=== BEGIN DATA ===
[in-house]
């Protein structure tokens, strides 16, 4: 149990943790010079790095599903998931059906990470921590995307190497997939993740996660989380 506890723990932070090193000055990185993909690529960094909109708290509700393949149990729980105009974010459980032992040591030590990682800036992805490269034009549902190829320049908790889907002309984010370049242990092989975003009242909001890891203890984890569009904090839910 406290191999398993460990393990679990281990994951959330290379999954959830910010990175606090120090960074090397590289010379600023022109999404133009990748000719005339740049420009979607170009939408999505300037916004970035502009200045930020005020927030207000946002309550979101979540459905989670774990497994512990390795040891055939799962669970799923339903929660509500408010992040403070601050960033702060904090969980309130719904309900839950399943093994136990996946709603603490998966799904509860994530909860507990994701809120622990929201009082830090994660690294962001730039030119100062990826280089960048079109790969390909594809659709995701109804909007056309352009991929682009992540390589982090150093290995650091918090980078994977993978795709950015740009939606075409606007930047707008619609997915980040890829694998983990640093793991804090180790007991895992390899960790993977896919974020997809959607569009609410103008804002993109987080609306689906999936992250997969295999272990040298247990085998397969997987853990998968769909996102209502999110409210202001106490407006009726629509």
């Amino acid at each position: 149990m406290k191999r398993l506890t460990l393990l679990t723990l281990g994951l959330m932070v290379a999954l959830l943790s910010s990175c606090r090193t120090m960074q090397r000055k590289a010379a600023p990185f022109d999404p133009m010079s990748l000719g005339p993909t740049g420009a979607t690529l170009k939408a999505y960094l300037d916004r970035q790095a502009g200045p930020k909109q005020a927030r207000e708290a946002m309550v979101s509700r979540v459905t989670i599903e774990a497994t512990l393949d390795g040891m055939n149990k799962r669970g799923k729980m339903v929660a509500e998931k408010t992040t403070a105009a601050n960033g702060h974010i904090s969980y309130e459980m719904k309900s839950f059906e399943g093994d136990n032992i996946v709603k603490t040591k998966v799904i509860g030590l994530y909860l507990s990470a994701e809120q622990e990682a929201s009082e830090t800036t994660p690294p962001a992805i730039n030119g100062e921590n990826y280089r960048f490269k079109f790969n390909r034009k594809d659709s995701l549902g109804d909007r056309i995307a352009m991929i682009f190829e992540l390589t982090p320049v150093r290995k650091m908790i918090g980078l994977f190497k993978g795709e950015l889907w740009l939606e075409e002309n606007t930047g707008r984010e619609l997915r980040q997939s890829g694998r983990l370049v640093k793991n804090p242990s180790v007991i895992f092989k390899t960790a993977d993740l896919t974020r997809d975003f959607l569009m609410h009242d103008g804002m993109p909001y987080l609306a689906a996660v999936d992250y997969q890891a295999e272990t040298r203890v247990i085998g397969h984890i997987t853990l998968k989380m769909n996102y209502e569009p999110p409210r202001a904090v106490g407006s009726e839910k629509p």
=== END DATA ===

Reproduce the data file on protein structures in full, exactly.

[in-house]
């Protein structure tokens, strides 16, 4: 149990943790010079790095599903998931059906990470921590995307190497997939993740996660989380 506890723990932070090193000055990185993909690529960094909109708290509700393949149990729980105009974010459980032992040591030590990682800036992805490269034009549902190829320049908790889907002309984010370049242990092989975003009242909001890891203890984890569009904090839910 406290191999398993460990393990679990281990994951959330290379999954959830910010990175606090120090960074090397590289010379600023022109999404133009990748000719005339740049420009979607170009939408999505300037916004970035502009200045930020005020927030207000946002309550979101979540459905989670774990497994512990390795040891055939799962669970799923339903929660509500408010992040403070601050960033702060904090969980309130719904309900839950399943093994136990996946709603603490998966799904509860994530909860507990994701809120622990929201009082830090994660690294962001730039030119100062990826280089960048079109790969390909594809659709995701109804909007056309352009991929682009992540390589982090150093290995650091918090980078994977993978795709950015740009939606075409606007930047707008619609997915980040890829694998983990640093793991804090180790007991895992390899960790993977896919974020997809959607569009609410103008804002993109987080609306689906999936992250997969295999272990040298247990085998397969997987853990998968769909996102209502999110409210202001106490407006009726629509």
């Amino acid at each position: 149990m406290k191999r398993l506890t460990l393990l679990t723990l281990g994951l959330m932070v290379a999954l959830l943790s910010s990175c606090r090193t120090m960074q090397r000055k590289a010379a600023p990185f022109d999404p133009m010079s990748l000719g005339p993909t740049g420009a979607t690529l170009k939408a999505y960094l300037d916004r970035q790095a502009g200045p930020k909109q005020a927030r207000e708290a946002m309550v979101s509700r979540v459905t989670i599903e774990a497994t512990l393949d390795g040891m055939n149990k799962r669970g799923k729980m339903v929660a509500e998931k408010t992040t403070a105009a601050n960033g702060h974010i904090s969980y309130e459980m719904k309900s839950f059906e399943g093994d136990n032992i996946v709603k603490t040591k998966v799904i509860g030590l994530y909860l507990s990470a994701e809120q622990e990682a929201s009082e830090t800036t994660p690294p962001a992805i730039n030119g100062e921590n990826y280089r960048f490269k079109f790969n390909r034009k594809d659709s995701l549902g109804d909007r056309i995307a352009m991929i682009f190829e992540l390589t982090p320049v150093r290995k650091m908790i918090g980078l994977f190497k993978g795709e950015l889907w740009l939606e075409e002309n606007t930047g707008r984010e619609l997915r980040q997939s890829g694998r983990l370049v640093k793991n804090p242990s180790v007991i895992f092989k390899t960790a993977d993740l896919t974020r997809d975003f959607l569009m609410h009242d103008g804002m993109p909001y987080l609306a689906a996660v999936d992250y997969q890891a295999e272990t040298r203890v247990i085998g397969h984890i997987t853990l998968k989380m769909n996102y209502e569009p999110p409210r202001a904090v106490g407006s009726e839910k629509p």